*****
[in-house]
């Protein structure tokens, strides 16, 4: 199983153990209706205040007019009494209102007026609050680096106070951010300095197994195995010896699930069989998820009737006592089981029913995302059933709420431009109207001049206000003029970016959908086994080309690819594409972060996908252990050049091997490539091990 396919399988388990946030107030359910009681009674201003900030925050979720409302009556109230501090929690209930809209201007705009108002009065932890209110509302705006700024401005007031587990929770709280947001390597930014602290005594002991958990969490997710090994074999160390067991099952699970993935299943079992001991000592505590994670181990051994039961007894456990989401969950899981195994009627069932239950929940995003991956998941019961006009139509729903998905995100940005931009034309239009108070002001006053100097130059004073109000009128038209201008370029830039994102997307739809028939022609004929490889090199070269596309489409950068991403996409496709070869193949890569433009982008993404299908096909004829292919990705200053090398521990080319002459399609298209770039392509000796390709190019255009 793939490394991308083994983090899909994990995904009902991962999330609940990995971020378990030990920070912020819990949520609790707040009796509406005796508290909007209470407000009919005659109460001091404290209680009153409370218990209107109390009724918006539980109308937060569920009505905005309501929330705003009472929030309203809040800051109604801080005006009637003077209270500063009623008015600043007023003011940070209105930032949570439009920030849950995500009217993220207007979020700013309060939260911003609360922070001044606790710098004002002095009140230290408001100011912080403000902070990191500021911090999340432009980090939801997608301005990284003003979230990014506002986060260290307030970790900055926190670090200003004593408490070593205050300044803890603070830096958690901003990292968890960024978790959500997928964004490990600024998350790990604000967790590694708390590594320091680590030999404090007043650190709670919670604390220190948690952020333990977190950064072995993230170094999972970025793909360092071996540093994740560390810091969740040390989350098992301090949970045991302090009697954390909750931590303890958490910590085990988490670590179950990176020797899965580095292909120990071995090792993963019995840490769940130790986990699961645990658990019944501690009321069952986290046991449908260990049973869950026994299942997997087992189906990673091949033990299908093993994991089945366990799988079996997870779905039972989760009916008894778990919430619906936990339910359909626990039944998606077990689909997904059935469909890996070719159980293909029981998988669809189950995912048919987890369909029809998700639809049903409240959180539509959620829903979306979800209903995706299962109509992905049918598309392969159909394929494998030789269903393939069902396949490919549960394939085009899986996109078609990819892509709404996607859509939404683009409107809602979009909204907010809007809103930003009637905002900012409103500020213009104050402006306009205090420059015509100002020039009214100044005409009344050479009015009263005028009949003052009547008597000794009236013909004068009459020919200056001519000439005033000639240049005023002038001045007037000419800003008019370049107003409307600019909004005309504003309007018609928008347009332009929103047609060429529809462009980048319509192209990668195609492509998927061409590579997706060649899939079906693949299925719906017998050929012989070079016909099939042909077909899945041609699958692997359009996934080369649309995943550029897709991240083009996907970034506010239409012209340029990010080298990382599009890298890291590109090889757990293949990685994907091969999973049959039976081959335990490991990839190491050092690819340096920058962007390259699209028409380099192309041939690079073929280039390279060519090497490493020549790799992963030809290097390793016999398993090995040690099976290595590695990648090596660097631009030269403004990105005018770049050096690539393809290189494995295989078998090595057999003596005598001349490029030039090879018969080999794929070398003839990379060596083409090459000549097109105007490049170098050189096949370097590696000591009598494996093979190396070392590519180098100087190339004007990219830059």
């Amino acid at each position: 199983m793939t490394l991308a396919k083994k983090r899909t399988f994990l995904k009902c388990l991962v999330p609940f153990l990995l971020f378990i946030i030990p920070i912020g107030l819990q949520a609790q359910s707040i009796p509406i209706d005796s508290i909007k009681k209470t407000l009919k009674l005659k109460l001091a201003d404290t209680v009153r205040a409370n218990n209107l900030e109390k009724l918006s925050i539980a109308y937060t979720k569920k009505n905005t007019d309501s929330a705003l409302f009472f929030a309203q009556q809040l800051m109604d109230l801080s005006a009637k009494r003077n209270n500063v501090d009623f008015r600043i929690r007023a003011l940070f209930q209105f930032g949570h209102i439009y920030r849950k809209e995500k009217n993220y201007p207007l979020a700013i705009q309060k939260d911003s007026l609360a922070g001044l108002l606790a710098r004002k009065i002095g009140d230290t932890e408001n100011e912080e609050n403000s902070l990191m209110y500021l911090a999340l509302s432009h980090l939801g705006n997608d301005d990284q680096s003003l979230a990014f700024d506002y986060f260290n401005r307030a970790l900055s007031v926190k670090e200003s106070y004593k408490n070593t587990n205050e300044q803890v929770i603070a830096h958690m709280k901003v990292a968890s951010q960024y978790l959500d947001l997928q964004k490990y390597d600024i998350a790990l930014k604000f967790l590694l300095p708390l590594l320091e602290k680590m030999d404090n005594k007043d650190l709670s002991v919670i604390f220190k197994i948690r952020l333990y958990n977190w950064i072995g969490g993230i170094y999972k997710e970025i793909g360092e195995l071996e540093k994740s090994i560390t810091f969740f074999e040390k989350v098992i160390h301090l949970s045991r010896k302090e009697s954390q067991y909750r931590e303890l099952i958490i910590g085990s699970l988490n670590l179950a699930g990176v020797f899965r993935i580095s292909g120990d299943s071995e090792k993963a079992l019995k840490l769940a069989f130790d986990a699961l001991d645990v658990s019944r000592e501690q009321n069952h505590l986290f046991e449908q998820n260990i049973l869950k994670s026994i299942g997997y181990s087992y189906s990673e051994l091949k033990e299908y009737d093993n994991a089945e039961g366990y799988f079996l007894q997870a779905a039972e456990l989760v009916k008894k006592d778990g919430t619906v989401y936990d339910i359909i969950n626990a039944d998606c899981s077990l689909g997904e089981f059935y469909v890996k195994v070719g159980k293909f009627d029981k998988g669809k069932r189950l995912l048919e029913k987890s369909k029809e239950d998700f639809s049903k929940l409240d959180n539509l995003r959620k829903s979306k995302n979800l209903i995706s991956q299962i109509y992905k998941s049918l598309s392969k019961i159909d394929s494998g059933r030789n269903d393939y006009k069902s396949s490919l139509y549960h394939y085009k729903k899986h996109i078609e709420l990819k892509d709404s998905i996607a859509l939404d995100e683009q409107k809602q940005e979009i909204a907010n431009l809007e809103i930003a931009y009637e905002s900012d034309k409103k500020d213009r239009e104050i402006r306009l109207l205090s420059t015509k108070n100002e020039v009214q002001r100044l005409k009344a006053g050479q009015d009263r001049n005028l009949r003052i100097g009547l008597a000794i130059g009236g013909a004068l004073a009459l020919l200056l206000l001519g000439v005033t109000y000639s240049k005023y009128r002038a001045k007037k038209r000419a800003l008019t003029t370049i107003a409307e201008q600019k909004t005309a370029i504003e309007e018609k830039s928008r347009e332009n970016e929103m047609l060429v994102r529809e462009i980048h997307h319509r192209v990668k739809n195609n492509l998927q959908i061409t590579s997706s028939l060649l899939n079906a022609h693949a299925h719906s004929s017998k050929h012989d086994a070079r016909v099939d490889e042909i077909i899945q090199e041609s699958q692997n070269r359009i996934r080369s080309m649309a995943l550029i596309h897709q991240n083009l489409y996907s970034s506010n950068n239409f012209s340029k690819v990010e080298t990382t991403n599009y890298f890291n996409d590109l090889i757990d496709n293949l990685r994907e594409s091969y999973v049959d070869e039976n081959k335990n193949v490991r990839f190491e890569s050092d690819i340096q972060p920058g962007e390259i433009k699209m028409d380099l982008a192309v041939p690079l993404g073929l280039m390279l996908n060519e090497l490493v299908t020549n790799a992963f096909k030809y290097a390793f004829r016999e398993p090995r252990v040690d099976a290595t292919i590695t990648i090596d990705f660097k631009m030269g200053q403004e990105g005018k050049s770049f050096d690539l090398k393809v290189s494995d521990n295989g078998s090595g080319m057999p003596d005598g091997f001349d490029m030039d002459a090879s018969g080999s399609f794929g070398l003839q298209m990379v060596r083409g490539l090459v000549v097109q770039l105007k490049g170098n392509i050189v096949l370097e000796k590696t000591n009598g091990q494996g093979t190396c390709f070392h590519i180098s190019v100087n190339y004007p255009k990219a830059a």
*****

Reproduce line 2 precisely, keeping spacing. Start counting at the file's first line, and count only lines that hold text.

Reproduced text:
């Protein structure tokens, strides 16, 4: 199983153990209706205040007019009494209102007026609050680096106070951010300095197994195995010896699930069989998820009737006592089981029913995302059933709420431009109207001049206000003029970016959908086994080309690819594409972060996908252990050049091997490539091990 396919399988388990946030107030359910009681009674201003900030925050979720409302009556109230501090929690209930809209201007705009108002009065932890209110509302705006700024401005007031587990929770709280947001390597930014602290005594002991958990969490997710090994074999160390067991099952699970993935299943079992001991000592505590994670181990051994039961007894456990989401969950899981195994009627069932239950929940995003991956998941019961006009139509729903998905995100940005931009034309239009108070002001006053100097130059004073109000009128038209201008370029830039994102997307739809028939022609004929490889090199070269596309489409950068991403996409496709070869193949890569433009982008993404299908096909004829292919990705200053090398521990080319002459399609298209770039392509000796390709190019255009 793939490394991308083994983090899909994990995904009902991962999330609940990995971020378990030990920070912020819990949520609790707040009796509406005796508290909007209470407000009919005659109460001091404290209680009153409370218990209107109390009724918006539980109308937060569920009505905005309501929330705003009472929030309203809040800051109604801080005006009637003077209270500063009623008015600043007023003011940070209105930032949570439009920030849950995500009217993220207007979020700013309060939260911003609360922070001044606790710098004002002095009140230290408001100011912080403000902070990191500021911090999340432009980090939801997608301005990284003003979230990014506002986060260290307030970790900055926190670090200003004593408490070593205050300044803890603070830096958690901003990292968890960024978790959500997928964004490990600024998350790990604000967790590694708390590594320091680590030999404090007043650190709670919670604390220190948690952020333990977190950064072995993230170094999972970025793909360092071996540093994740560390810091969740040390989350098992301090949970045991302090009697954390909750931590303890958490910590085990988490670590179950990176020797899965580095292909120990071995090792993963019995840490769940130790986990699961645990658990019944501690009321069952986290046991449908260990049973869950026994299942997997087992189906990673091949033990299908093993994991089945366990799988079996997870779905039972989760009916008894778990919430619906936990339910359909626990039944998606077990689909997904059935469909890996070719159980293909029981998988669809189950995912048919987890369909029809998700639809049903409240959180539509959620829903979306979800209903995706299962109509992905049918598309392969159909394929494998030789269903393939069902396949490919549960394939085009899986996109078609990819892509709404996607859509939404683009409107809602979009909204907010809007809103930003009637905002900012409103500020213009104050402006306009205090420059015509100002020039009214100044005409009344050479009015009263005028009949003052009547008597000794009236013909004068009459020919200056001519000439005033000639240049005023002038001045007037000419800003008019370049107003409307600019909004005309504003309007018609928008347009332009929103047609060429529809462009980048319509192209990668195609492509998927061409590579997706060649899939079906693949299925719906017998050929012989070079016909099939042909077909899945041609699958692997359009996934080369649309995943550029897709991240083009996907970034506010239409012209340029990010080298990382599009890298890291590109090889757990293949990685994907091969999973049959039976081959335990490991990839190491050092690819340096920058962007390259699209028409380099192309041939690079073929280039390279060519090497490493020549790799992963030809290097390793016999398993090995040690099976290595590695990648090596660097631009030269403004990105005018770049050096690539393809290189494995295989078998090595057999003596005598001349490029030039090879018969080999794929070398003839990379060596083409090459000549097109105007490049170098050189096949370097590696000591009598494996093979190396070392590519180098100087190339004007990219830059």